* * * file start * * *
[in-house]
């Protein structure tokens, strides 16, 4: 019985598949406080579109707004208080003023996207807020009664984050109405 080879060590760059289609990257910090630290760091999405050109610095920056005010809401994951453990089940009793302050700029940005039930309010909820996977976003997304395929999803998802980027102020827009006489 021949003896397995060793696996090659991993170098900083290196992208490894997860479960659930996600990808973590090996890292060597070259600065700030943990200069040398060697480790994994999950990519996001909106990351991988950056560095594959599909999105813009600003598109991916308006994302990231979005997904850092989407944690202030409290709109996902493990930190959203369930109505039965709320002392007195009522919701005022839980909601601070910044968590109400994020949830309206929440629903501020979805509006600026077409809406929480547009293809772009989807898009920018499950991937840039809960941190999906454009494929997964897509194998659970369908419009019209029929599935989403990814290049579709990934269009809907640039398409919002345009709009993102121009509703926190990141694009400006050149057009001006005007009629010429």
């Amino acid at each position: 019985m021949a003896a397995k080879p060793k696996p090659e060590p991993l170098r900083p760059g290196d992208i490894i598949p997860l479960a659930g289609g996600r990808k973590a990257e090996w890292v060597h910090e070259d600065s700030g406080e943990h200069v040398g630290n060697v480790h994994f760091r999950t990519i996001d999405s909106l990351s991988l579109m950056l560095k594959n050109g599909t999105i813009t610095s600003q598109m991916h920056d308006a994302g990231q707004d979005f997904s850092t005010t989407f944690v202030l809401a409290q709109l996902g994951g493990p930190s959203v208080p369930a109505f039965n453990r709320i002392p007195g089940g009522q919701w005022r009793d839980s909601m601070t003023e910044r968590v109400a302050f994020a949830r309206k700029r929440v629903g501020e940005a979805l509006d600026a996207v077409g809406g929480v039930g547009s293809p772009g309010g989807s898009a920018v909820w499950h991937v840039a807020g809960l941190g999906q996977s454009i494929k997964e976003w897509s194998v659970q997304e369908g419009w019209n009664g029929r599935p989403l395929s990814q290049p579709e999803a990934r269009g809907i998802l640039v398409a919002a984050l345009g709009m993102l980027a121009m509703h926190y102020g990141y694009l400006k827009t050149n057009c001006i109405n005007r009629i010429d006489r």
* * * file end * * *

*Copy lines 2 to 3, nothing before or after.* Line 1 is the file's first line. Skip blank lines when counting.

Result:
């Protein structure tokens, strides 16, 4: 019985598949406080579109707004208080003023996207807020009664984050109405 080879060590760059289609990257910090630290760091999405050109610095920056005010809401994951453990089940009793302050700029940005039930309010909820996977976003997304395929999803998802980027102020827009006489 021949003896397995060793696996090659991993170098900083290196992208490894997860479960659930996600990808973590090996890292060597070259600065700030943990200069040398060697480790994994999950990519996001909106990351991988950056560095594959599909999105813009600003598109991916308006994302990231979005997904850092989407944690202030409290709109996902493990930190959203369930109505039965709320002392007195009522919701005022839980909601601070910044968590109400994020949830309206929440629903501020979805509006600026077409809406929480547009293809772009989807898009920018499950991937840039809960941190999906454009494929997964897509194998659970369908419009019209029929599935989403990814290049579709990934269009809907640039398409919002345009709009993102121009509703926190990141694009400006050149057009001006005007009629010429």
């Amino acid at each position: 019985m021949a003896a397995k080879p060793k696996p090659e060590p991993l170098r900083p760059g290196d992208i490894i598949p997860l479960a659930g289609g996600r990808k973590a990257e090996w890292v060597h910090e070259d600065s700030g406080e943990h200069v040398g630290n060697v480790h994994f760091r999950t990519i996001d999405s909106l990351s991988l579109m950056l560095k594959n050109g599909t999105i813009t610095s600003q598109m991916h920056d308006a994302g990231q707004d979005f997904s850092t005010t989407f944690v202030l809401a409290q709109l996902g994951g493990p930190s959203v208080p369930a109505f039965n453990r709320i002392p007195g089940g009522q919701w005022r009793d839980s909601m601070t003023e910044r968590v109400a302050f994020a949830r309206k700029r929440v629903g501020e940005a979805l509006d600026a996207v077409g809406g929480v039930g547009s293809p772009g309010g989807s898009a920018v909820w499950h991937v840039a807020g809960l941190g999906q996977s454009i494929k997964e976003w897509s194998v659970q997304e369908g419009w019209n009664g029929r599935p989403l395929s990814q290049p579709e999803a990934r269009g809907i998802l640039v398409a919002a984050l345009g709009m993102l980027a121009m509703h926190y102020g990141y694009l400006k827009t050149n057009c001006i109405n005007r009629i010429d006489r």